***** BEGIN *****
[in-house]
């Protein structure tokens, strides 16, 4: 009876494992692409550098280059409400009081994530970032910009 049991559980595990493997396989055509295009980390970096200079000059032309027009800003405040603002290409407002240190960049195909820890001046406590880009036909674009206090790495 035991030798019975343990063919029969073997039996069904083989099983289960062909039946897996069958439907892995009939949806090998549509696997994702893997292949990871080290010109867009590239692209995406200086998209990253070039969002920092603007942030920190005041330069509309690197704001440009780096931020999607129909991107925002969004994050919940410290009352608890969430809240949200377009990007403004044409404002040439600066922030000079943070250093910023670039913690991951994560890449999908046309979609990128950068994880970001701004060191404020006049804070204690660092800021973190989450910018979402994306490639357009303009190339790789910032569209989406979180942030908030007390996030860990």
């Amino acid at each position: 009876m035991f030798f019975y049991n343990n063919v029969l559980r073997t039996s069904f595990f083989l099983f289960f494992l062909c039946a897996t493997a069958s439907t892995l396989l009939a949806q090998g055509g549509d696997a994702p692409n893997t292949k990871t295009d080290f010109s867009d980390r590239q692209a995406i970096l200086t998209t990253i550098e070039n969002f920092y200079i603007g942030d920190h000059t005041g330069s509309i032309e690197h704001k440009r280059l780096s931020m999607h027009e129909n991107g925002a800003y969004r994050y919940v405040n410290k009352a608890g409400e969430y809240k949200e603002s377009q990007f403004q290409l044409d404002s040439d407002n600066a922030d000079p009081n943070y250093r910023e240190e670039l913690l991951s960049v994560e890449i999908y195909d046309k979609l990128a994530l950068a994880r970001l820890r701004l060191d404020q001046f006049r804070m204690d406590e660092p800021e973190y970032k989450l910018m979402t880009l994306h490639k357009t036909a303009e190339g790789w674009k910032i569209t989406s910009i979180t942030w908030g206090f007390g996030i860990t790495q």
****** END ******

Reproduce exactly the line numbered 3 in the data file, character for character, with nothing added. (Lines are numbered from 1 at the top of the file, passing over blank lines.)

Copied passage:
């Amino acid at each position: 009876m035991f030798f019975y049991n343990n063919v029969l559980r073997t039996s069904f595990f083989l099983f289960f494992l062909c039946a897996t493997a069958s439907t892995l396989l009939a949806q090998g055509g549509d696997a994702p692409n893997t292949k990871t295009d080290f010109s867009d980390r590239q692209a995406i970096l200086t998209t990253i550098e070039n969002f920092y200079i603007g942030d920190h000059t005041g330069s509309i032309e690197h704001k440009r280059l780096s931020m999607h027009e129909n991107g925002a800003y969004r994050y919940v405040n410290k009352a608890g409400e969430y809240k949200e603002s377009q990007f403004q290409l044409d404002s040439d407002n600066a922030d000079p009081n943070y250093r910023e240190e670039l913690l991951s960049v994560e890449i999908y195909d046309k979609l990128a994530l950068a994880r970001l820890r701004l060191d404020q001046f006049r804070m204690d406590e660092p800021e973190y970032k989450l910018m979402t880009l994306h490639k357009t036909a303009e190339g790789w674009k910032i569209t989406s910009i979180t942030w908030g206090f007390g996030i860990t790495q």